Financial Daily from THE HINDU group of publications
Friday, Aug 02, 2002
Foods & Food Processing
Corporate - New Projects
Pepsi forays into seaweed farming
NEW DELHI, Aug 1
AFTER tomatoes, potatoes, chillies, basmati rice and groundnut, Pepsi Foods Ltd (PFL) is now making a foray into large-scale contract farming of seaweeds. The location: 10 km of sea front on the Palk Bay side towards Mandapam (Ramanathapuram district) in Tamil Nadu.
The beverages-cum-food major will be cultivating two kinds of red seaweeds Eucheuma Cottonii and Hypnea Musciformis in an area of 100 hectares, for which it has obtained permission from the State Government. The seaweeds will be used for manufacturing carrageenan, a food-grade polysaccharide used as a gelling medium that finds wide application in toothpastes, pet foods, processed meats and other food and dairy products.
"Never before has anybody in the country undertaken commercial cultivation of seaweeds. True, there are agar manufacturing units, especially around Madurai, which use Gracillaria weeds as raw material. But these are wildly growing weeds that are merely pulled out and sold after drying. There is no cultivation per se in this case," Mr Abhiram Seth, Executive Director (Exports), PFL, told Business Line.
Indeed, the absence of cultivation has led to excessive harvesting of Gracillaria without any concomitant replacement of biomass. "The agar industry is virtually defunct today, as the raw material supply has dwindled. Moreover, exports of dried seaweeds have been placed on the restricted list, in view of overexploitation," Mr Seth observed.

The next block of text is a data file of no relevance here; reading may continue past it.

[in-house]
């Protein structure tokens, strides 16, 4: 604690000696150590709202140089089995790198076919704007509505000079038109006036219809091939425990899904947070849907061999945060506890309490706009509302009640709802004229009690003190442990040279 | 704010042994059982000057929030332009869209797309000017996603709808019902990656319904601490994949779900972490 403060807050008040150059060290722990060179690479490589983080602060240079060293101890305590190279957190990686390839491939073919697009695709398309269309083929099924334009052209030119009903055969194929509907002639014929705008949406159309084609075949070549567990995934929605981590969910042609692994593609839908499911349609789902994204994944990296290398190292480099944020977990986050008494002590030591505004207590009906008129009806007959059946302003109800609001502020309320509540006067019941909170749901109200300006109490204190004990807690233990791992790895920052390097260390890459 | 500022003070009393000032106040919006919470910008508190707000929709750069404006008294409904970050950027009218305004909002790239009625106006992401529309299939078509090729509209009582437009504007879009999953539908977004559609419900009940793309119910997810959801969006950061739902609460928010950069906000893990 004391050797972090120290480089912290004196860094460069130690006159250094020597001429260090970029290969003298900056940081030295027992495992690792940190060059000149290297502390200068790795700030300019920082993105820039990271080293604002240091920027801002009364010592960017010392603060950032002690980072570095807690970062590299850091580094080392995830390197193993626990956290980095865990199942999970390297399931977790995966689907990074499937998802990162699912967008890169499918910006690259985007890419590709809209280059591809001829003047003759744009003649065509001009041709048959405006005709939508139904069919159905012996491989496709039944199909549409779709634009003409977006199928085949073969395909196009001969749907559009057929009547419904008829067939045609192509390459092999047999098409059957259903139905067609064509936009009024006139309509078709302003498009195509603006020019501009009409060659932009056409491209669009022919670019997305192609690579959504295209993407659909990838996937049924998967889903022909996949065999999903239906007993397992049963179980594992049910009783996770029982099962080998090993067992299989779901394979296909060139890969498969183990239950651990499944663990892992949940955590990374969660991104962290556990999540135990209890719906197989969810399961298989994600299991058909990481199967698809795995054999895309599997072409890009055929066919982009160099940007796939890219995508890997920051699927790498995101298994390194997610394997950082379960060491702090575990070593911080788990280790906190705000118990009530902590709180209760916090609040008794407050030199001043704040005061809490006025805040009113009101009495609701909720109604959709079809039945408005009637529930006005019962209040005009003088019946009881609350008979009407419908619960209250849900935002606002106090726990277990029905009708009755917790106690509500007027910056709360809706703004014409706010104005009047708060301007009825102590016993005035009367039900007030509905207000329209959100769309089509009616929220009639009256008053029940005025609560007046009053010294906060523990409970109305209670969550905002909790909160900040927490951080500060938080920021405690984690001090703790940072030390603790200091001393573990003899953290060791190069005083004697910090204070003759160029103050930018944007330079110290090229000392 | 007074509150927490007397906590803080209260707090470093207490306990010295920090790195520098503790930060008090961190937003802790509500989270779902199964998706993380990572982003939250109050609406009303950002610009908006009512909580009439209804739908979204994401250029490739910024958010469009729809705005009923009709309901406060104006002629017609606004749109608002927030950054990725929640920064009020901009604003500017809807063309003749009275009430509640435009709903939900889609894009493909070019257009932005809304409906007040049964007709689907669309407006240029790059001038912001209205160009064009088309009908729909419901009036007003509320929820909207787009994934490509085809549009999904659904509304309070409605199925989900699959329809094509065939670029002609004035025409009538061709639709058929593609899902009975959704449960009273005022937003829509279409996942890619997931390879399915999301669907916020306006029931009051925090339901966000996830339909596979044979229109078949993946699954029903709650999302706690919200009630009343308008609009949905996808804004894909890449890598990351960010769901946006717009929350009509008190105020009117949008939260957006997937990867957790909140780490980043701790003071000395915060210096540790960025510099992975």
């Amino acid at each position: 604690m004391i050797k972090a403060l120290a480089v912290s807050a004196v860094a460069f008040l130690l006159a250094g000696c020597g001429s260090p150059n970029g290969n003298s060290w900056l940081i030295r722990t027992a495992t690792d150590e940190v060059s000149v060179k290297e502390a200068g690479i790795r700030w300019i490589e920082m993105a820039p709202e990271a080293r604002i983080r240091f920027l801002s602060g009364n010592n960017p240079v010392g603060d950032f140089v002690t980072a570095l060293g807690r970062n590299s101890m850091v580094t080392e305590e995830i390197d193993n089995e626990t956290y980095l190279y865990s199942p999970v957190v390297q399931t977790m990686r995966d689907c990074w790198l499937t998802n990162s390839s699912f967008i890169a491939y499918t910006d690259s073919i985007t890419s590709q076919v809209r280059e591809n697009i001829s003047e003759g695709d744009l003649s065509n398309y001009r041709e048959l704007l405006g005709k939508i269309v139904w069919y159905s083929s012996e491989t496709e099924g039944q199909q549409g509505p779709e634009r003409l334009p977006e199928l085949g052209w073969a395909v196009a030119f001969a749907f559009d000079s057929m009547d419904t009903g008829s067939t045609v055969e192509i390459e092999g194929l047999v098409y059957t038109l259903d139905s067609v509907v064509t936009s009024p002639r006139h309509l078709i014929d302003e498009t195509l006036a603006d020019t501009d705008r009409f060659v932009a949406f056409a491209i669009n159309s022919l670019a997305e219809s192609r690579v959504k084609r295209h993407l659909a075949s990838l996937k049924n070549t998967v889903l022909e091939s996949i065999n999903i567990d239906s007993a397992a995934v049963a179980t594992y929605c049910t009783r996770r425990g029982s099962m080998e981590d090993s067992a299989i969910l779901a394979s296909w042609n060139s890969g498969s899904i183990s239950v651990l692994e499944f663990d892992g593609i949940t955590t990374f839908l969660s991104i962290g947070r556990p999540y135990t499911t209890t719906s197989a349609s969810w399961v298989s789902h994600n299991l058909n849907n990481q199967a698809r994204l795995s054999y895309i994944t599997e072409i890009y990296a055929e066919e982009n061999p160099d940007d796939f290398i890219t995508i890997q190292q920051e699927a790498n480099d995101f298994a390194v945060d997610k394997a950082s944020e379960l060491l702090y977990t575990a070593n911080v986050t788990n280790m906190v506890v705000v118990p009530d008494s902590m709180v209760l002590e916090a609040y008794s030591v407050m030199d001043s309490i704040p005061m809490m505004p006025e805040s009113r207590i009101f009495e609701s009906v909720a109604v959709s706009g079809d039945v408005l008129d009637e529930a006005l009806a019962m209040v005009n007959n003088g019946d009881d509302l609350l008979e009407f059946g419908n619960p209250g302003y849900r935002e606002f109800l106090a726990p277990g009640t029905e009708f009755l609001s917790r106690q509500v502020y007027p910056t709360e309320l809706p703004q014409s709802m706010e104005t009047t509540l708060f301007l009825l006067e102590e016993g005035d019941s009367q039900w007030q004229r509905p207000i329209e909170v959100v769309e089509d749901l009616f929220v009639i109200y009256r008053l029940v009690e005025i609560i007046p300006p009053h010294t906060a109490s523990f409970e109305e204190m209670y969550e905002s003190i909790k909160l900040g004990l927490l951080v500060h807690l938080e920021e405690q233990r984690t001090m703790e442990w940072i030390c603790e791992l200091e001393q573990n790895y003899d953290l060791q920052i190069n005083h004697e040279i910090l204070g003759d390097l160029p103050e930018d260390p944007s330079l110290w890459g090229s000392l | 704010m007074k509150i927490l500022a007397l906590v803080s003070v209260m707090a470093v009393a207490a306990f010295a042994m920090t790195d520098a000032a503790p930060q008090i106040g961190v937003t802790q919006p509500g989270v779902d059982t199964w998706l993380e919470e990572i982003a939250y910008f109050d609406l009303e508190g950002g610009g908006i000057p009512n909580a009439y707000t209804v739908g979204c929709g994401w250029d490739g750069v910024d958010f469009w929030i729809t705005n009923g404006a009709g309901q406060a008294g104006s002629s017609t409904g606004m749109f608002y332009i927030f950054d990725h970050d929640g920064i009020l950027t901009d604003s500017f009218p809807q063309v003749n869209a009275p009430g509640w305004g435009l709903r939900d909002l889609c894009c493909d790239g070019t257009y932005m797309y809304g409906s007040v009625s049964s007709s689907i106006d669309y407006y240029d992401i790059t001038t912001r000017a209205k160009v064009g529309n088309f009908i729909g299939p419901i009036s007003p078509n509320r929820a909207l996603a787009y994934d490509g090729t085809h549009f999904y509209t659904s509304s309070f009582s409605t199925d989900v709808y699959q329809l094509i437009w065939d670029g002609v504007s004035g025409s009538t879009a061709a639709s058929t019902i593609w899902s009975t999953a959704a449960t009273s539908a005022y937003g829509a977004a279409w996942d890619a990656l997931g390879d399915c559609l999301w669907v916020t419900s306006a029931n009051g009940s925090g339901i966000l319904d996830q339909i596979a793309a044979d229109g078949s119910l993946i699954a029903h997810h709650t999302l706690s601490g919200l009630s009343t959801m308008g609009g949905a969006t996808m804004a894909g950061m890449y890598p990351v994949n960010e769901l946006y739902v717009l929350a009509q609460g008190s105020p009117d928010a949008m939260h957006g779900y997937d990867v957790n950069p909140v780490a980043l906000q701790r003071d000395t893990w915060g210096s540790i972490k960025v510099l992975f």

He also contended that carrageenan was much superior to agar both in terms of cost and versatility, particularly in its ability to form an almost infinite variety of gels at room temperature. It is for this reason that carrageenan solutions are used for thickening, stabilising and improving viscosity of various foods and non-food products.
Pepsi has sourced the technology for seaweed cultivation as well as carrageenan extraction from the Bhavnagar-based Central Salt and Marine Chemical Research Institute (CSMCRI), a constituent laboratory of the Council for Scientific and Industrial Research (CSIR).
"They supplied us the basic planting material as well as know-how. We sponsored the trials and pilot plant at their field station at Mandapam," Mr Seth added.
Pepsi had initially applied for undertaking cultivation along a 35-km stretch along the Gulf of Mannar and Palk Bay, equivalent to an area of about 350 acres.
"We were keen to cultivate the weeds on the side of the Gulf of Mannar because the more calm sea there would be conducive for high average daily growth rate (ADGR) of 8-9 per cent. But since this falls within the Mannar Marine Biosphere Reserve, we were asked to opt for the Palk Bay side, where the weeds would have an ADGR of only two per cent," Mr Seth said.
The company has, therefore, been asked to begin with 100 hectares, "which we plan to extend to 5,000-10,000 hectares eventually, depending upon the availability of water space and approval from the State Government''.
Mr Seth said that the contract farming was proposed to be done in individual plots of 0.25 hectares (40 meters by 60 meters), with each harvest cycle from planting to harvesting lasting 45 days.
"We would be allotting 10 hectares to each cultivator . For each plot that is harvested, they will be planting one plot," Mr Seth said. According to him, the average annual yield per hectare would come to around 100 tonnes of wet seaweeds, which translates into 10 tonnes of dry seaweed or 2.5-3 tonnes of semi-refined carrageenan. Pepsi has already set up its carrageenan extraction unit at Paramakudi, 80 km from Madurai.
Carrageenan currently fetches a price of up to $2,000 per tonne in the world market, the total size of which is valued at over $300 million. The Philippines accounts for nearly 80 per cent of the world's total Eucheuma Cottonii seaweed production of 1,30,000 tonnes, roughly 35 per cent of which is traded in dried form.
"We hope to do exports worth Rs 20 crore in the first year (2003) itself. In the medium term, the country could even displace the Philippines as the lowest cost and most efficient carrageenan producer," Mr Seth claimed.
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